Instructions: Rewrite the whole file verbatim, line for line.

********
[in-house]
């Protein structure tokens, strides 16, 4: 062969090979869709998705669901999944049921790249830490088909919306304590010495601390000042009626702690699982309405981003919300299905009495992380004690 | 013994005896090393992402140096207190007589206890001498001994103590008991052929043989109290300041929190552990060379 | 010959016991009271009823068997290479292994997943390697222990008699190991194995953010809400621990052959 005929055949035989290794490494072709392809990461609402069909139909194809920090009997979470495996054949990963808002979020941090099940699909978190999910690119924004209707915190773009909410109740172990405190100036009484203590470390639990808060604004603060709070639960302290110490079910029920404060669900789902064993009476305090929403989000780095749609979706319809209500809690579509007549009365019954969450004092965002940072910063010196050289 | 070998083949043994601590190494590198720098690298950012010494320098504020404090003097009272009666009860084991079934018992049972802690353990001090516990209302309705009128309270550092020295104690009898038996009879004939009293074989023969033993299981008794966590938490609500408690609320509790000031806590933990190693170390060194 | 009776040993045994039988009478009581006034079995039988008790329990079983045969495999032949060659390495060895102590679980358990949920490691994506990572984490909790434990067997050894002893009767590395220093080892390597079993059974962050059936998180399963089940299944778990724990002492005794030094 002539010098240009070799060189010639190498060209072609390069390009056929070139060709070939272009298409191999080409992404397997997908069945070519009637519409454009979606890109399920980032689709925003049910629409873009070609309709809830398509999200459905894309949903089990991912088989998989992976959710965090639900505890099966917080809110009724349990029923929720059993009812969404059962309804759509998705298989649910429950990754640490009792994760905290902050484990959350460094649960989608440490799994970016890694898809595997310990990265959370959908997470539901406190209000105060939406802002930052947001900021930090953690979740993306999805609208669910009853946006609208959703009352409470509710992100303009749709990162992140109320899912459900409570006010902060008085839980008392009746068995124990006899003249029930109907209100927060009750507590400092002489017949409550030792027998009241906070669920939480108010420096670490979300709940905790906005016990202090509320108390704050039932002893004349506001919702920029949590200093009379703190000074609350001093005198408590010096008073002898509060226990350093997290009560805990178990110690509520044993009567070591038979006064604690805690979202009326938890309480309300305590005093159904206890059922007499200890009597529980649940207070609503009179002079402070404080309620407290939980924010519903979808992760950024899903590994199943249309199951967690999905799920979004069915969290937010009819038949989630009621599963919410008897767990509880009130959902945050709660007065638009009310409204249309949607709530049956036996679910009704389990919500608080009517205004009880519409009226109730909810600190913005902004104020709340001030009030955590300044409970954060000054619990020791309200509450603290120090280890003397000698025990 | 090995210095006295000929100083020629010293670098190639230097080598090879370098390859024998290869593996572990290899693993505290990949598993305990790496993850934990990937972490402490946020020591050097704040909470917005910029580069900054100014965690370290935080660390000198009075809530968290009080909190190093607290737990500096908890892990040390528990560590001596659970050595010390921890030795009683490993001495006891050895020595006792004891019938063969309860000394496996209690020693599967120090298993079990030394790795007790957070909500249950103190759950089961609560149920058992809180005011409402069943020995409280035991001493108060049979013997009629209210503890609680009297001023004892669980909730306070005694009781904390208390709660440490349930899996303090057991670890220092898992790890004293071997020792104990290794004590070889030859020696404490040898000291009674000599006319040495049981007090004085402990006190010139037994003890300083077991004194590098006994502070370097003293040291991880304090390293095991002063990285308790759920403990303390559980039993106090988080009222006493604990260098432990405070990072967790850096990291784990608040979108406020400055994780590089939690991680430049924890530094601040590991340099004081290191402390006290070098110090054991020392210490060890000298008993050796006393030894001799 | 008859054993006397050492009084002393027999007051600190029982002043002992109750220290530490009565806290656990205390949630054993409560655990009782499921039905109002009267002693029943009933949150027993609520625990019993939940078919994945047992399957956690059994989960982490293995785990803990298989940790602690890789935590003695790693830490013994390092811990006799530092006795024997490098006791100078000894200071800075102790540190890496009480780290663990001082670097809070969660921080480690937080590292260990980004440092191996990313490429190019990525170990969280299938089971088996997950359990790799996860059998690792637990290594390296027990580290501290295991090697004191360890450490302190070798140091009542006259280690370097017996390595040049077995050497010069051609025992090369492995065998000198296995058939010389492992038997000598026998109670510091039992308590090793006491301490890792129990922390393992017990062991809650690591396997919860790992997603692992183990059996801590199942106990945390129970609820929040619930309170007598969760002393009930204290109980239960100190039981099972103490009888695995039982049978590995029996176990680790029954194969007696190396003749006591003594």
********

[in-house]
């Protein structure tokens, strides 16, 4: 062969090979869709998705669901999944049921790249830490088909919306304590010495601390000042009626702690699982309405981003919300299905009495992380004690 | 013994005896090393992402140096207190007589206890001498001994103590008991052929043989109290300041929190552990060379 | 010959016991009271009823068997290479292994997943390697222990008699190991194995953010809400621990052959 005929055949035989290794490494072709392809990461609402069909139909194809920090009997979470495996054949990963808002979020941090099940699909978190999910690119924004209707915190773009909410109740172990405190100036009484203590470390639990808060604004603060709070639960302290110490079910029920404060669900789902064993009476305090929403989000780095749609979706319809209500809690579509007549009365019954969450004092965002940072910063010196050289 | 070998083949043994601590190494590198720098690298950012010494320098504020404090003097009272009666009860084991079934018992049972802690353990001090516990209302309705009128309270550092020295104690009898038996009879004939009293074989023969033993299981008794966590938490609500408690609320509790000031806590933990190693170390060194 | 009776040993045994039988009478009581006034079995039988008790329990079983045969495999032949060659390495060895102590679980358990949920490691994506990572984490909790434990067997050894002893009767590395220093080892390597079993059974962050059936998180399963089940299944778990724990002492005794030094 002539010098240009070799060189010639190498060209072609390069390009056929070139060709070939272009298409191999080409992404397997997908069945070519009637519409454009979606890109399920980032689709925003049910629409873009070609309709809830398509999200459905894309949903089990991912088989998989992976959710965090639900505890099966917080809110009724349990029923929720059993009812969404059962309804759509998705298989649910429950990754640490009792994760905290902050484990959350460094649960989608440490799994970016890694898809595997310990990265959370959908997470539901406190209000105060939406802002930052947001900021930090953690979740993306999805609208669910009853946006609208959703009352409470509710992100303009749709990162992140109320899912459900409570006010902060008085839980008392009746068995124990006899003249029930109907209100927060009750507590400092002489017949409550030792027998009241906070669920939480108010420096670490979300709940905790906005016990202090509320108390704050039932002893004349506001919702920029949590200093009379703190000074609350001093005198408590010096008073002898509060226990350093997290009560805990178990110690509520044993009567070591038979006064604690805690979202009326938890309480309300305590005093159904206890059922007499200890009597529980649940207070609503009179002079402070404080309620407290939980924010519903979808992760950024899903590994199943249309199951967690999905799920979004069915969290937010009819038949989630009621599963919410008897767990509880009130959902945050709660007065638009009310409204249309949607709530049956036996679910009704389990919500608080009517205004009880519409009226109730909810600190913005902004104020709340001030009030955590300044409970954060000054619990020791309200509450603290120090280890003397000698025990 | 090995210095006295000929100083020629010293670098190639230097080598090879370098390859024998290869593996572990290899693993505290990949598993305990790496993850934990990937972490402490946020020591050097704040909470917005910029580069900054100014965690370290935080660390000198009075809530968290009080909190190093607290737990500096908890892990040390528990560590001596659970050595010390921890030795009683490993001495006891050895020595006792004891019938063969309860000394496996209690020693599967120090298993079990030394790795007790957070909500249950103190759950089961609560149920058992809180005011409402069943020995409280035991001493108060049979013997009629209210503890609680009297001023004892669980909730306070005694009781904390208390709660440490349930899996303090057991670890220092898992790890004293071997020792104990290794004590070889030859020696404490040898000291009674000599006319040495049981007090004085402990006190010139037994003890300083077991004194590098006994502070370097003293040291991880304090390293095991002063990285308790759920403990303390559980039993106090988080009222006493604990260098432990405070990072967790850096990291784990608040979108406020400055994780590089939690991680430049924890530094601040590991340099004081290191402390006290070098110090054991020392210490060890000298008993050796006393030894001799 | 008859054993006397050492009084002393027999007051600190029982002043002992109750220290530490009565806290656990205390949630054993409560655990009782499921039905109002009267002693029943009933949150027993609520625990019993939940078919994945047992399957956690059994989960982490293995785990803990298989940790602690890789935590003695790693830490013994390092811990006799530092006795024997490098006791100078000894200071800075102790540190890496009480780290663990001082670097809070969660921080480690937080590292260990980004440092191996990313490429190019990525170990969280299938089971088996997950359990790799996860059998690792637990290594390296027990580290501290295991090697004191360890450490302190070798140091009542006259280690370097017996390595040049077995050497010069051609025992090369492995065998000198296995058939010389492992038997000598026998109670510091039992308590090793006491301490890792129990922390393992017990062991809650690591396997919860790992997603692992183990059996801590199942106990945390129970609820929040619930309170007598969760002393009930204290109980239960100190039981099972103490009888695995039982049978590995029996176990680790029954194969007696190396003749006591003594």